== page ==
H&M – Hurtful & Mean
A couple of weeks ago, we were berating New Look for their ridiculous pricing.
They were charging people over a certain size more money for items that were otherwise identical to those in the standard collection.
Talk about giving customers an emotive end-user experience and shaming them about their size by imposing a ‘fat tax’ on plus-sized clothing.
People come in all shapes, sizes. We have different skin tones and sexual preferences too.
But surely all customers are, effectively, created equal and should be treated as such?
Well, apparently not.
H&M have been making weight-related waves too.
Customers have been flooding the Swedish clothing brands with complaints about their sizing.
Shopper Rebecca Parker was one angry and frustrated consumer who put pen to paper, criticising that their clothes were not sized correctly.
As a size 12-14, she could barely fit in to a size 14 pair of jeans from the chain.
The brand has clearly been labelling clothes as a size that they obviously weren’t.
As a 25-year-old, Miss Parker said she was content with her body.
It would have been a different story though, if she was an impressionable teenager.
In a world where it seems appearance is everything, no-one wants to try on ‘their size’ in their favourite clothing store, only to find the item is too small.
Having to reach for something in a bigger size can be far too much of an upsetting and emotional end user experience for anyone. Especially impressionable young girls.
And it’s the younger generations that H&M targets.
They emblazon items of clothing with slogans such as #GRLPOWER or SISTERHOOD.
But their sizing policy seems more to say ‘sorry fatty, you need to size up.’
Not exactly empowering or encouraging young women to accept their bodies.
Fortunately, customer feedback management teams for H&M appear to have listened to complaints from Rebecca, as well as many other consumers who have aired their grievances about the sizing issues.
The chain has said they will take steps to changes their womenswear measurements to be in line with UK sizing.
Presumably as opposed to the random Swedish measurements that meant everyone was a size or two larger than they assumed.
So now, apparently, the measurements and fit of a former size 12, will be the measurements and fit of a size 10.
Slightly confusing, considering that a size 10 should have been exactly that in the first place, but a breakthrough all the same.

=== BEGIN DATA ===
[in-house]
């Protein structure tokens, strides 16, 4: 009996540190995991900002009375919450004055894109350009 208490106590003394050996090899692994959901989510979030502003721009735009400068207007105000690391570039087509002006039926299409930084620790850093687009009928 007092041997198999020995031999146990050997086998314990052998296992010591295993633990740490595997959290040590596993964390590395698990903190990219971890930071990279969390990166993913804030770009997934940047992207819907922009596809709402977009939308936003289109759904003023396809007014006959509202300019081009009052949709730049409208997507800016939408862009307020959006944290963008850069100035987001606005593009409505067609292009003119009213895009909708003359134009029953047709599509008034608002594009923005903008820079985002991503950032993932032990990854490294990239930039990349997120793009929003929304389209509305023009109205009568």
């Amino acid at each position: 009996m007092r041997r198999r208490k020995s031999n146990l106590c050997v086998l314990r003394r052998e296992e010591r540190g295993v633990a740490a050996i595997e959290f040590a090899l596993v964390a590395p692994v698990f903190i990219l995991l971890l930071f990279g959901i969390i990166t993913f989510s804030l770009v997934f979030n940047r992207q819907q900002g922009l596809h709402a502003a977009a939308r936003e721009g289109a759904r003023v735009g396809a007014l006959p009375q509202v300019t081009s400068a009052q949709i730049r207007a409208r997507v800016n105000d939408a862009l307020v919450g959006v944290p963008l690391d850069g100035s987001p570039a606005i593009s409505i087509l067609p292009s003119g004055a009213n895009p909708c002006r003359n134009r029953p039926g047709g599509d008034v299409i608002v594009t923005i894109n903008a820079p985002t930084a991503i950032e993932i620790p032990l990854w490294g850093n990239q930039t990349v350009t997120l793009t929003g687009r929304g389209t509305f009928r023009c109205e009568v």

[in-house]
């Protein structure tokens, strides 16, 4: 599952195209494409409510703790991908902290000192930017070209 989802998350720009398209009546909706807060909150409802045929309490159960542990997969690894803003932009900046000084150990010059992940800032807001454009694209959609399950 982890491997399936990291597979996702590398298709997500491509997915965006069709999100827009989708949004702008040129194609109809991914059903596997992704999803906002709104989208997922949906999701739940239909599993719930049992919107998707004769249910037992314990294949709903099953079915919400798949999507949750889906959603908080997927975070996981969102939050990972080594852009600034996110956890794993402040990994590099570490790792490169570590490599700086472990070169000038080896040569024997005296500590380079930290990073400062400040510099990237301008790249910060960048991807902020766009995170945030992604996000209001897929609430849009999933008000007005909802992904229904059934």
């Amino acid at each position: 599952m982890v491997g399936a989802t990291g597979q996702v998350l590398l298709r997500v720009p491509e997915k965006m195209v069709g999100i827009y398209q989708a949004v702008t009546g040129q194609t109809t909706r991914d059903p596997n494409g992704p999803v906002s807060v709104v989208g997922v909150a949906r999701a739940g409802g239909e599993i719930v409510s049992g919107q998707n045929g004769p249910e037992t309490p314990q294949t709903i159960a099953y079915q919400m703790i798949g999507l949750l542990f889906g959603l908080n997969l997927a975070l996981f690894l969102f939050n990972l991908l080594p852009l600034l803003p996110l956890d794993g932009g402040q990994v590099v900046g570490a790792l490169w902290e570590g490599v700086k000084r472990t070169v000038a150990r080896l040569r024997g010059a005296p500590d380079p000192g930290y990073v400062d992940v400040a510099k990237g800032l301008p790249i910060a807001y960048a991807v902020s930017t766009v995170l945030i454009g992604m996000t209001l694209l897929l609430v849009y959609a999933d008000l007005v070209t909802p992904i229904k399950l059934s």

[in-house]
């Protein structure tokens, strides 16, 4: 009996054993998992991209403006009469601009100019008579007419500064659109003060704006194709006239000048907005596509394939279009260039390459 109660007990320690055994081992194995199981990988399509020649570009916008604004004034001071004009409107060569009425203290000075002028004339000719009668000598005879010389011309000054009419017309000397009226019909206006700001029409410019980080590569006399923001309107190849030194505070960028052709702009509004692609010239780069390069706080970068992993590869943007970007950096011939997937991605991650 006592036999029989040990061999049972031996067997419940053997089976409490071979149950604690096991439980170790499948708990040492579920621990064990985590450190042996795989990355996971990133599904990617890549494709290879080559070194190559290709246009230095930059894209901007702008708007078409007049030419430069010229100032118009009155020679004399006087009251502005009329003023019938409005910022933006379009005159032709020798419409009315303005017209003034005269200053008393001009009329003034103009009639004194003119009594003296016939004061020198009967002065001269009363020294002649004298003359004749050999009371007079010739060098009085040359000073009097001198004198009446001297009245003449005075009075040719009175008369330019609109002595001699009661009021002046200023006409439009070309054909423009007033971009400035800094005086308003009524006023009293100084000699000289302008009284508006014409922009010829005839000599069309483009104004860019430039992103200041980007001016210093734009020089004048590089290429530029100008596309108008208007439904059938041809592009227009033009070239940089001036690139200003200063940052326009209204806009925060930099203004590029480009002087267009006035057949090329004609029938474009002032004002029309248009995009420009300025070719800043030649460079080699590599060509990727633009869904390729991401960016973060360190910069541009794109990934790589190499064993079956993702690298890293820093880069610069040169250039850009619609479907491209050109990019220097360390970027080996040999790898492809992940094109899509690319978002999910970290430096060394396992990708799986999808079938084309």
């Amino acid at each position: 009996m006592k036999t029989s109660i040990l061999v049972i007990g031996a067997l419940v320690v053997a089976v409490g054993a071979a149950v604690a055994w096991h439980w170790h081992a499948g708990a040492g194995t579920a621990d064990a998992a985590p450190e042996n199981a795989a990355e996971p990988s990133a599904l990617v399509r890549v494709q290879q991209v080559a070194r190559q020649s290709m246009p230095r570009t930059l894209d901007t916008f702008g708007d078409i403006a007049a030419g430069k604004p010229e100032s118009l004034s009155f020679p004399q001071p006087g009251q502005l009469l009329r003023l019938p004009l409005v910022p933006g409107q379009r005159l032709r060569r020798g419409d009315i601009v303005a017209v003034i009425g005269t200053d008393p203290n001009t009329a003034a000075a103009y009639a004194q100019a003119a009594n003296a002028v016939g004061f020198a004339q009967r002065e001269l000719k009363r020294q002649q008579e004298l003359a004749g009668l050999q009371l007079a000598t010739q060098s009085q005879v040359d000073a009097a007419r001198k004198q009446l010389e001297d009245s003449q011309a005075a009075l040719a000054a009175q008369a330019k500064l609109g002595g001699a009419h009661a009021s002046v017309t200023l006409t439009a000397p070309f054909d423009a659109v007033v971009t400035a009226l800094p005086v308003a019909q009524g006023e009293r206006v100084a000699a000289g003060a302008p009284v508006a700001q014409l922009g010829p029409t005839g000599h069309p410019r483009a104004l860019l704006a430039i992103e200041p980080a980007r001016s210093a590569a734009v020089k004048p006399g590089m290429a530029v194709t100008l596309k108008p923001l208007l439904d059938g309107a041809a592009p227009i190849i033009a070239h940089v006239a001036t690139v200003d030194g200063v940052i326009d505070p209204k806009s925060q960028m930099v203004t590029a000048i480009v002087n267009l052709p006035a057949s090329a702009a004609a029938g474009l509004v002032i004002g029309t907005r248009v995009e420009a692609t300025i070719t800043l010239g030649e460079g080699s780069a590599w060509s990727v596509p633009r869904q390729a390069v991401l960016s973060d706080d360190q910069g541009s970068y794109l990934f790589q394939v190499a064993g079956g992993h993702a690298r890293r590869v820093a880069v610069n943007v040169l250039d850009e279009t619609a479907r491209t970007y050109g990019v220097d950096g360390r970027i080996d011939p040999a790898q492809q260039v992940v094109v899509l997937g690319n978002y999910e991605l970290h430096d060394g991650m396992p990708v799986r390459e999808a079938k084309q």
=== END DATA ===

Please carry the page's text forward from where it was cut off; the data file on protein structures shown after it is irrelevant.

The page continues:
Some women have boobs and bums. Some don’t. But either way, no one wants to have to buy a dress two sizes bigger than their standard size and, even then, find they are struggling to breathe because it’s still rather tight.
This is exactly what happened student Lowri Byrne, who attacked H&M on Facebook after complaining that a size 16 dress was uncomfortable. Even though she was a 12.
The shop assistant had even told her ‘yes, you need to go up a couple of sizes with this one.’
What?! Can’t imagine that gives many shoppers consumer satisfaction.
Still, they appear to be listening. Let’s just hope they follow through with their promises to review their sizing policy.
If they do, at least it should stop them from pushing away shoppers who really take to heart what dress size they wear.
Meeting customer requirements…
Effective customer feedback management is of paramount importance for any business if they want to succeed in this competitive world.
Of course, you can’t get things right from the outset all of the time.
But, don’t customer satisfaction wane and wait for negative user feedback to come flooding in. Try to stay one step ahead.
If you don’t know what it is that your consumers want, think and feel, then it’s time to find out.
End-user experience monitoring can help you understand your business from the customers perspective.
Make your customers happy and they will come back to you time and again. And they’ll spread the word.
Retaining existing customers is easier (and cheaper!) than sourcing new ones.
It’s not rocket science.
And surely an army of loyal customers is more appealing than constantly battling to appease a mass of disgruntled shoppers?!
Get in touch with the team here at The Monachie Project to discuss how our user experience monitoring and analytics can help you stay one step ahead.